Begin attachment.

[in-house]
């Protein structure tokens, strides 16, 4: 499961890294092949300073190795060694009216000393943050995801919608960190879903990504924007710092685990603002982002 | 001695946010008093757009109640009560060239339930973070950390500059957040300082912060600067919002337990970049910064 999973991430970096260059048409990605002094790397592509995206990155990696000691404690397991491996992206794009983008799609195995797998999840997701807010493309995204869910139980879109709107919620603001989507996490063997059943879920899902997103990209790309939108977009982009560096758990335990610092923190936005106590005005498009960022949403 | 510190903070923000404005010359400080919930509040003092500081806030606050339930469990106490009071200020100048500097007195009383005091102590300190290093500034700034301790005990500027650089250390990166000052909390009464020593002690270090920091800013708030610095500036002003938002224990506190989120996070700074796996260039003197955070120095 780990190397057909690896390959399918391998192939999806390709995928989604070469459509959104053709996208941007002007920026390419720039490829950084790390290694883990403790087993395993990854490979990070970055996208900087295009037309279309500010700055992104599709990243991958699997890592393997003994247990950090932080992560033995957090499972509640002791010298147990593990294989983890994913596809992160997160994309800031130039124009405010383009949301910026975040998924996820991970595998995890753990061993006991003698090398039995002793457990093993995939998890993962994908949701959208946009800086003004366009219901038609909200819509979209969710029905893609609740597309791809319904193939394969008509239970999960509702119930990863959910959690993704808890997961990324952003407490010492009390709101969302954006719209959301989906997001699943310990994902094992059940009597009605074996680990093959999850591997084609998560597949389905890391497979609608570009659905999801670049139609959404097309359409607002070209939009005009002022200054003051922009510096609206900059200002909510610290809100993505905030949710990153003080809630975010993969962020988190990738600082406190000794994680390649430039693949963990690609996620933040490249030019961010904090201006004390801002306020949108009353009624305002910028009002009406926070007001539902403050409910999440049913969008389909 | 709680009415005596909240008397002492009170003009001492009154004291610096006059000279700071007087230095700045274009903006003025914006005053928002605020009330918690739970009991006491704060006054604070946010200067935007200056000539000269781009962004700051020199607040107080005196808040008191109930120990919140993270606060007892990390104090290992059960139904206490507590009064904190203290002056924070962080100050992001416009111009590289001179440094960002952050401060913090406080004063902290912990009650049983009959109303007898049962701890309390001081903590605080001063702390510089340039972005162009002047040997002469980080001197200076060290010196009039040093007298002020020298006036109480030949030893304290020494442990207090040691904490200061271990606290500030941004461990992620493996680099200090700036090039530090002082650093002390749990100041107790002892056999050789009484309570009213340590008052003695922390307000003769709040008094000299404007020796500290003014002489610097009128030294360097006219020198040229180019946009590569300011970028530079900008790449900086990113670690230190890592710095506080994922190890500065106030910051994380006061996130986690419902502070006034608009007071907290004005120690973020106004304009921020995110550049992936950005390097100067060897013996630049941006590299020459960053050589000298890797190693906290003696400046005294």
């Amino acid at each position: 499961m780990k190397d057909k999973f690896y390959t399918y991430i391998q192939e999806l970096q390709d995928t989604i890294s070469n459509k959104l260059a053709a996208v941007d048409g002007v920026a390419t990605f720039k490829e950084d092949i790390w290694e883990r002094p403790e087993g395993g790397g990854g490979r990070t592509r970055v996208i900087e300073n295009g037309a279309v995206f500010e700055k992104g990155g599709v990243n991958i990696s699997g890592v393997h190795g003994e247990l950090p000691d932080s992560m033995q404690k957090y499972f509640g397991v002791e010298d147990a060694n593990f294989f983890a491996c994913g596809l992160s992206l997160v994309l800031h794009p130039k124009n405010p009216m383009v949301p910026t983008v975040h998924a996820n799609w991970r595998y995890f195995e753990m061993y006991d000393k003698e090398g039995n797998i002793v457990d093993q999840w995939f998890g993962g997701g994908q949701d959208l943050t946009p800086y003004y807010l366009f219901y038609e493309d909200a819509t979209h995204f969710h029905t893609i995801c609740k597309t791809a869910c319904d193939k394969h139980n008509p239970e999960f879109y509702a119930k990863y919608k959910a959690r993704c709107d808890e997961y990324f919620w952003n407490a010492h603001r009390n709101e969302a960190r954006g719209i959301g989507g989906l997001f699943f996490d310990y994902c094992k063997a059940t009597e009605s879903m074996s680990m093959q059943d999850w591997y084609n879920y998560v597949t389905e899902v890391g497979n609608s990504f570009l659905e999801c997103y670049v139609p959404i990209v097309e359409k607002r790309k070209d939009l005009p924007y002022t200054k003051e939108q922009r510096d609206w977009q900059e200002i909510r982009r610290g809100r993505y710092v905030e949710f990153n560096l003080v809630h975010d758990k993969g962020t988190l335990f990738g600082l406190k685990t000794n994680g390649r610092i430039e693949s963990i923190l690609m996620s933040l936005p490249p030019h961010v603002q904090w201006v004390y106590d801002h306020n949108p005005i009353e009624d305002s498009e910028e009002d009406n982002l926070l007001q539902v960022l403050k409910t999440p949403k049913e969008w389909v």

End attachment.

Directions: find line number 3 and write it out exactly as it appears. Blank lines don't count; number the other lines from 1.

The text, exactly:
């Amino acid at each position: 499961m780990k190397d057909k999973f690896y390959t399918y991430i391998q192939e999806l970096q390709d995928t989604i890294s070469n459509k959104l260059a053709a996208v941007d048409g002007v920026a390419t990605f720039k490829e950084d092949i790390w290694e883990r002094p403790e087993g395993g790397g990854g490979r990070t592509r970055v996208i900087e300073n295009g037309a279309v995206f500010e700055k992104g990155g599709v990243n991958i990696s699997g890592v393997h190795g003994e247990l950090p000691d932080s992560m033995q404690k957090y499972f509640g397991v002791e010298d147990a060694n593990f294989f983890a491996c994913g596809l992160s992206l997160v994309l800031h794009p130039k124009n405010p009216m383009v949301p910026t983008v975040h998924a996820n799609w991970r595998y995890f195995e753990m061993y006991d000393k003698e090398g039995n797998i002793v457990d093993q999840w995939f998890g993962g997701g994908q949701d959208l943050t946009p800086y003004y807010l366009f219901y038609e493309d909200a819509t979209h995204f969710h029905t893609i995801c609740k597309t791809a869910c319904d193939k394969h139980n008509p239970e999960f879109y509702a119930k990863y919608k959910a959690r993704c709107d808890e997961y990324f919620w952003n407490a010492h603001r009390n709101e969302a960190r954006g719209i959301g989507g989906l997001f699943f996490d310990y994902c094992k063997a059940t009597e009605s879903m074996s680990m093959q059943d999850w591997y084609n879920y998560v597949t389905e899902v890391g497979n609608s990504f570009l659905e999801c997103y670049v139609p959404i990209v097309e359409k607002r790309k070209d939009l005009p924007y002022t200054k003051e939108q922009r510096d609206w977009q900059e200002i909510r982009r610290g809100r993505y710092v905030e949710f990153n560096l003080v809630h975010d758990k993969g962020t988190l335990f990738g600082l406190k685990t000794n994680g390649r610092i430039e693949s963990i923190l690609m996620s933040l936005p490249p030019h961010v603002q904090w201006v004390y106590d801002h306020n949108p005005i009353e009624d305002s498009e910028e009002d009406n982002l926070l007001q539902v960022l403050k409910t999440p949403k049913e969008w389909v």